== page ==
Staffordshire Hoard: 'Anglo-Saxons made gold appear more golden'
Anglo-Saxon goldsmiths knew how to treat gold to make it appear more golden, fresh research has revealed.
Analysis of the Staffordshire Hoard showed goldsmiths knew how to remove alloyed metals such as copper and silver from the surface of objects.
The finding exposes the flaws in archaeological methods used to calculate an object's gold content by analysing its surface, experts said.
It comes as a new display of the items opened in Birmingham.
"Relatively little is known about Anglo-Saxon goldsmithing, but achieving this surface treatment would have been a skilled task, one we now know they were familiar with," a museum spokesman said.
About 200 objects were scanned using X-ray technology to determine their elemental composition during the British Museum study.
Gold was highly valued in Anglo Saxon society and may also have been believed to have magical or sacred qualities.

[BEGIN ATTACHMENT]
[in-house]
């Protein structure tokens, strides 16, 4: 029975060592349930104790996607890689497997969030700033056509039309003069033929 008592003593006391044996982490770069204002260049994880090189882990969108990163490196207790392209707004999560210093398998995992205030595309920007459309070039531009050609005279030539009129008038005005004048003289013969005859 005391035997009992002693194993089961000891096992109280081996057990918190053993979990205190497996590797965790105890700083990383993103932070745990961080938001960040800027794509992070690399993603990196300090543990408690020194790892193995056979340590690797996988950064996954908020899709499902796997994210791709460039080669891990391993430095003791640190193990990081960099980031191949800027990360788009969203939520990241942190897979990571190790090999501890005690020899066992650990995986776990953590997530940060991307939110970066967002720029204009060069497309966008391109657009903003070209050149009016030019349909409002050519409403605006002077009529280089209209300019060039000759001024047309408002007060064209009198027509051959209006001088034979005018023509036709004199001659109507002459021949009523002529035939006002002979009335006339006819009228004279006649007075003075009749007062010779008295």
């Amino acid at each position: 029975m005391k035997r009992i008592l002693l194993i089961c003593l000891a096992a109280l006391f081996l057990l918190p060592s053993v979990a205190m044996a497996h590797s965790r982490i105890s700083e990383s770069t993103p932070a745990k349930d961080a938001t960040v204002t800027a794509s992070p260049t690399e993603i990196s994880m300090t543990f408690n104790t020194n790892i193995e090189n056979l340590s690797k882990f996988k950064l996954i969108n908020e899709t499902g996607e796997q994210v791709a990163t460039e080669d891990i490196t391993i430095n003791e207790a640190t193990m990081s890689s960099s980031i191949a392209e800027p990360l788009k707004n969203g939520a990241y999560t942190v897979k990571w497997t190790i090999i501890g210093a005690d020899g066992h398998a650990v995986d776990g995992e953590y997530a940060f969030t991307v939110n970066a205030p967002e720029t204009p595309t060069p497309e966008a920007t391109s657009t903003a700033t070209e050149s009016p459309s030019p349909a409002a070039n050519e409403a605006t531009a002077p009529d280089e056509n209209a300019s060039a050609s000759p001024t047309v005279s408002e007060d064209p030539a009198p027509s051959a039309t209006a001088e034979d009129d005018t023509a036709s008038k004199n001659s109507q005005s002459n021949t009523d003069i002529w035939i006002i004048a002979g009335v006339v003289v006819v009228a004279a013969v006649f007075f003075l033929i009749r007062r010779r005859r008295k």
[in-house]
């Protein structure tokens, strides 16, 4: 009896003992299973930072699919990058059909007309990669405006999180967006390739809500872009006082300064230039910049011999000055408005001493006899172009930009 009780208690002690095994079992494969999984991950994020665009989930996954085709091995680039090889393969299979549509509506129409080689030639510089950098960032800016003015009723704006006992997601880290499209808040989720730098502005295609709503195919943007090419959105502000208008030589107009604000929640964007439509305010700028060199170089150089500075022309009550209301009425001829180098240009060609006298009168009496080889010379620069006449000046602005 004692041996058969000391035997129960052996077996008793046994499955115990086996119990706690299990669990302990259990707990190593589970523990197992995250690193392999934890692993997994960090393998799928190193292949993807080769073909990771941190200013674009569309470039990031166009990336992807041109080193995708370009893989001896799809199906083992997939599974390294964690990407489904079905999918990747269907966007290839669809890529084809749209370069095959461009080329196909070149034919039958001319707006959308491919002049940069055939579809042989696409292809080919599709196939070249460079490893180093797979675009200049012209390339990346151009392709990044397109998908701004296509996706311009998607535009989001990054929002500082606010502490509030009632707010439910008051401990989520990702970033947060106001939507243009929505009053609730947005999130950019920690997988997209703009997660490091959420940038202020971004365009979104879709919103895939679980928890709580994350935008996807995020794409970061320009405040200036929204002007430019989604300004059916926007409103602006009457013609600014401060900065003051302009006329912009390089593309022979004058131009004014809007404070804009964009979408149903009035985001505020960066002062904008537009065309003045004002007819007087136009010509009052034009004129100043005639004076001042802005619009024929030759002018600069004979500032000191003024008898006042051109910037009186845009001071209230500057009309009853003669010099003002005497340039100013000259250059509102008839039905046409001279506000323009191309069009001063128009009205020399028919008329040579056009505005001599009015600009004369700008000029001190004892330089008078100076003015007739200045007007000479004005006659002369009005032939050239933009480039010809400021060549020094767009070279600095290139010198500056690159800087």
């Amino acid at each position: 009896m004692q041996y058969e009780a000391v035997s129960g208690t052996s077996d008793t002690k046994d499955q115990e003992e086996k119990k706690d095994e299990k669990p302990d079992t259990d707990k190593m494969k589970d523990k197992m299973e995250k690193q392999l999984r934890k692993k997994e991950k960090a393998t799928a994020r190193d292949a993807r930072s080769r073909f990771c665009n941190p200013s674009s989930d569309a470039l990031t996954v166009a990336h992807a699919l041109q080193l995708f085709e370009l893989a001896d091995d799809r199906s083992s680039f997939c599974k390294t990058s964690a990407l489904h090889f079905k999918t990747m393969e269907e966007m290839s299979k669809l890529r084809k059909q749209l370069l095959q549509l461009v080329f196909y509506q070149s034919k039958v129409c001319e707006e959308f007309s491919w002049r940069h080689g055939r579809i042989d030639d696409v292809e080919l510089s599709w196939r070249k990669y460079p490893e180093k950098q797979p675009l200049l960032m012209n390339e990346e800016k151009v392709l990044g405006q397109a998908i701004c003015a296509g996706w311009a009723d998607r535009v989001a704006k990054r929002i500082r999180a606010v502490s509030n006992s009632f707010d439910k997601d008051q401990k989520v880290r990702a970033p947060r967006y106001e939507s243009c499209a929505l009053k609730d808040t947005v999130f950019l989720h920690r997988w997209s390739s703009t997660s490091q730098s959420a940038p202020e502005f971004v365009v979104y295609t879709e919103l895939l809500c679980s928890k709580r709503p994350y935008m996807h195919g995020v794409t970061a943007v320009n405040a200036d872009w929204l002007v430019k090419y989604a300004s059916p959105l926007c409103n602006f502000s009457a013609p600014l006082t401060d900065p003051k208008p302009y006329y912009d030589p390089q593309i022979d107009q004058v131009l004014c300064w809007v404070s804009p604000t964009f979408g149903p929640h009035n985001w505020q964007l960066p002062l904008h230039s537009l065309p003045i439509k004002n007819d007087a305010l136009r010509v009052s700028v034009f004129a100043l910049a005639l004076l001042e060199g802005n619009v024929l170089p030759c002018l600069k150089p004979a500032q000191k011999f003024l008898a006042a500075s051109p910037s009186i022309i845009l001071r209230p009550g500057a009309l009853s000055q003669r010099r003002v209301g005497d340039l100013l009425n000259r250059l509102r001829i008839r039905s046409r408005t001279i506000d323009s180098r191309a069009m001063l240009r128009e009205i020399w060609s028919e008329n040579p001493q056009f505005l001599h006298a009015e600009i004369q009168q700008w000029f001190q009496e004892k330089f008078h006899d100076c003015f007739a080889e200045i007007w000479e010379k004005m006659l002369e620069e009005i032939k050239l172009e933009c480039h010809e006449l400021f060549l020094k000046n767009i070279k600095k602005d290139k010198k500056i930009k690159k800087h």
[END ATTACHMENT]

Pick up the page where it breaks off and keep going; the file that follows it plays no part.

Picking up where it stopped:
It is not known how the inferior metals were removed.
About 300 items from the 4,000-piece collection - the UK's largest find of Anglo-Saxon objects - have gone on show at Birmingham Museum and Art Gallery.
The museum received £700,000 in lottery funding last year to create the display.
It explains the history behind the items and how they were used before they were buried 1,400 years ago.
Birmingham Museums director Ellen McAdam said: "The Staffordshire Hoard is one of Birmingham's most popular collections and this new gallery will give visitors an even greater access to this unique find."
The original hoard was discovered in a field near Hammerwich in 2009 by Terry Herbert before further items were excavated by archaeologists in 2012.
It consists of gold, silver and garnet decorative fittings dating back to the 7th Century, including pieces of swords and other weaponry.
The complete collection - which was valued at £3.2m - is jointly owned by Birmingham City Council and Stoke-on-Trent City Council.
A selection of items from the hoard drew large crowds when it first went on display in September 2009.
Other items are on display at the Potteries Museum in Stoke-on-Trent, Lichfield Cathedral and Tamworth Castle.